“Noah” Drips With Gnosticism (a guest post)

 

My husband went with his team from work to see “Noah” last week. They wanted to form their own opinions of this movie and not rely on others. His team works with The JESUS Film Project, making the different language translations of Jesus, a biblically Jesus filmaccurate accounting of the life of Christ (read all about it here) The following is what he thought.

The “epic” new movie “Noah” drips with Gnosticism—not to be confused with Agnosticism, although there’s some of that in there, too. Both the protagonist and the antagonist yell at The Creator, “Why won’t you speak to me?” Don’t confuse their Creator with the One spoken of in the Bible either. In fact, other than the names of a few characters, a big boat, and lots of paired animals—this movie has nothing to do with your Grandma’s Sunday School lesson on the biblical Noah.

I admit, after seeing previews for this six months ago, I was hopeful that it would be refreshing to see a movie with great special effects on the flood story. That was until I heard the writer/director was an atheist. Then I was disappointedly thinking, “Great. Whose bright idea was that, distribute a film based WAY loosely, barely, on a biblical story made by an atheist?

Some have called this film boring, others incoherent: “The CG was lame, the acting was terrible, the script was worse.” And these aren’t Christians whining about it—they’re from reviewers on IMDB.

But I digress—back to Gnosticism. Down throughout man’s history, those who feel let down by the True God who really is, re-make him into someone He is not. The being this movie refers to as The Creator is none other than the demiurge of Gnosticism—the craftsman who fashioned matter into the world they knew. This demiurge, it was taught, is a capricious, distant, limited downright mean god-like being. (For a more thorough look at Gnosticism in “Noah”, see this article here.)

gnostic snakeThis is what saddened me most about this movie: It doesn’t give the true picture of who God really is. Like any other human, I’ve had my share of unmet expectations of God. And yet, I still know Him to be loving, wise, patient and powerful, infinitely so. It would have been so cool to have an epic movie tell of how God opened His heart in grace to us all, and wanted us to open our hearts to Him in faith. That’s how it really was in the Garden of Eden: God walked with Adam and Eve in the cool of the day. They enjoyed relationship with their heavenly Father. Yes, He is holy, and cannot overlook sin. That’s what the flood was really about. But the real Noah was a pre-type of Christ, who saw to it that sin’s penalty was paid and renewal is possible.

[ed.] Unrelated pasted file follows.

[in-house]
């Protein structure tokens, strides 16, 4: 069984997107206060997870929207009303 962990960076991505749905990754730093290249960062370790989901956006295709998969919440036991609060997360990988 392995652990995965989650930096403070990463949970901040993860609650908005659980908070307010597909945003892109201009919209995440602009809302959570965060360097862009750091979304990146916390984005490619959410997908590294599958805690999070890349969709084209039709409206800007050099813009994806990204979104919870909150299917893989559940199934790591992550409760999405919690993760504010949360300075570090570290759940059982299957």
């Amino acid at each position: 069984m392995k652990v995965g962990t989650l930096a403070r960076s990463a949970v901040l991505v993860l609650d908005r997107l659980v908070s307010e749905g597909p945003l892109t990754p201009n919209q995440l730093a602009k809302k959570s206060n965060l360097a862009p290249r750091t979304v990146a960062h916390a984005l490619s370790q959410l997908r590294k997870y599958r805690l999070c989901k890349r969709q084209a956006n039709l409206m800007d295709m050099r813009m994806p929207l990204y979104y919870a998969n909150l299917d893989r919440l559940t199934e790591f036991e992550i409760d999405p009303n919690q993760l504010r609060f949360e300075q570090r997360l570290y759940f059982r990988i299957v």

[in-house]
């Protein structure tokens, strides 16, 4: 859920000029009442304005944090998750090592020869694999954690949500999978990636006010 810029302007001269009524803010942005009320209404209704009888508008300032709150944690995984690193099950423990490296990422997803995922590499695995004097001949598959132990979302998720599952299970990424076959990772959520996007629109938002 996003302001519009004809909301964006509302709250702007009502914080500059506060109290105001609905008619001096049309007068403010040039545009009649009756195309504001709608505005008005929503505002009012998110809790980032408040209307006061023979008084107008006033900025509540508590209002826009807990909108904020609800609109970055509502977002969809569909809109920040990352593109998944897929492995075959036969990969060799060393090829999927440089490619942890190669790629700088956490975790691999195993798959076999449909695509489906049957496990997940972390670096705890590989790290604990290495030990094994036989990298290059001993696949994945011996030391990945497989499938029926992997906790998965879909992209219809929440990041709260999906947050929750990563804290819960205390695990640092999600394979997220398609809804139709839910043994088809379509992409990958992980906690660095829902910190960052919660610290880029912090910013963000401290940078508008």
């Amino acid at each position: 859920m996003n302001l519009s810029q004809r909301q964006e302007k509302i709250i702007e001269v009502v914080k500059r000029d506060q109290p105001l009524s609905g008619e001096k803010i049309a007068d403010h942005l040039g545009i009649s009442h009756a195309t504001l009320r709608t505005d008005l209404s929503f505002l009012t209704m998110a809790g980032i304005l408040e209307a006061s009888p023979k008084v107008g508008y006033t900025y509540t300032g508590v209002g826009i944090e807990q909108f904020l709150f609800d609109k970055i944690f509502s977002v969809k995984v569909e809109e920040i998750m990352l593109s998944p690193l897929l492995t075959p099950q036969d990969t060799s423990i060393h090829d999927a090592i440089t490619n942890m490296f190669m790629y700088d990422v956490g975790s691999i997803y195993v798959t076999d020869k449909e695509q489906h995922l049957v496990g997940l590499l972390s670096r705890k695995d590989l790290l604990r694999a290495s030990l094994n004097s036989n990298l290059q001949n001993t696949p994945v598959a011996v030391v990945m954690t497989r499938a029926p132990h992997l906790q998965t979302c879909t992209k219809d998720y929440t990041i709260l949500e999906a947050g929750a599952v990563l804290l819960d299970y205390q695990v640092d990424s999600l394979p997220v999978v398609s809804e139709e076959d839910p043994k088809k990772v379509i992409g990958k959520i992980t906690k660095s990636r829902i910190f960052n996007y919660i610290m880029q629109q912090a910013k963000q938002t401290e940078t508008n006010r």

In addition to the bewildering characters nobody could like, all worshiping an evil deity, more Gnostic themes are prevalent throughout this disappointing movie: everything material is bad—only the spiritual is good; rainbows fashioned after the circular, monistic “One”; a snakeskin talisman used in blessing rituals.

Bottom-line Gnosticism: They choose to “know” a god who is different than and less than the benevolent, compassionate, unconditionally loving, True God. Why? Maybe so they can feel better for raging at him.

The movie was a big waste: of the money spent making and promoting it, of the money anyone would pay to sit through it, of my time enduring it. My friend, who fell asleep during it, said it was like a pot-LSD-induced screenplay. Paramount Pictures is even back pedaling by adding an “explanatory message” (read: disclaimer) to their marketing materials telling us “the biblical story of Noah can be found in Genesis.” (See that story from the L.A. Times.)Thanks, Paramount. That’s where anyone should go for biblical truth—the Bible!

Did you see the movie, “Noah”? Tell me what you thought.

 

Advertisements

2 thoughts on ““Noah” Drips With Gnosticism (a guest post)

  1. There’s an interesting article in the New Yorker about the movie. It might help you understand where Aronofsky was coming from.

What do you think?

Fill in your details below or click an icon to log in:

WordPress.com Logo

You are commenting using your WordPress.com account. Log Out / Change )

Twitter picture

You are commenting using your Twitter account. Log Out / Change )

Facebook photo

You are commenting using your Facebook account. Log Out / Change )

Google+ photo

You are commenting using your Google+ account. Log Out / Change )

Connecting to %s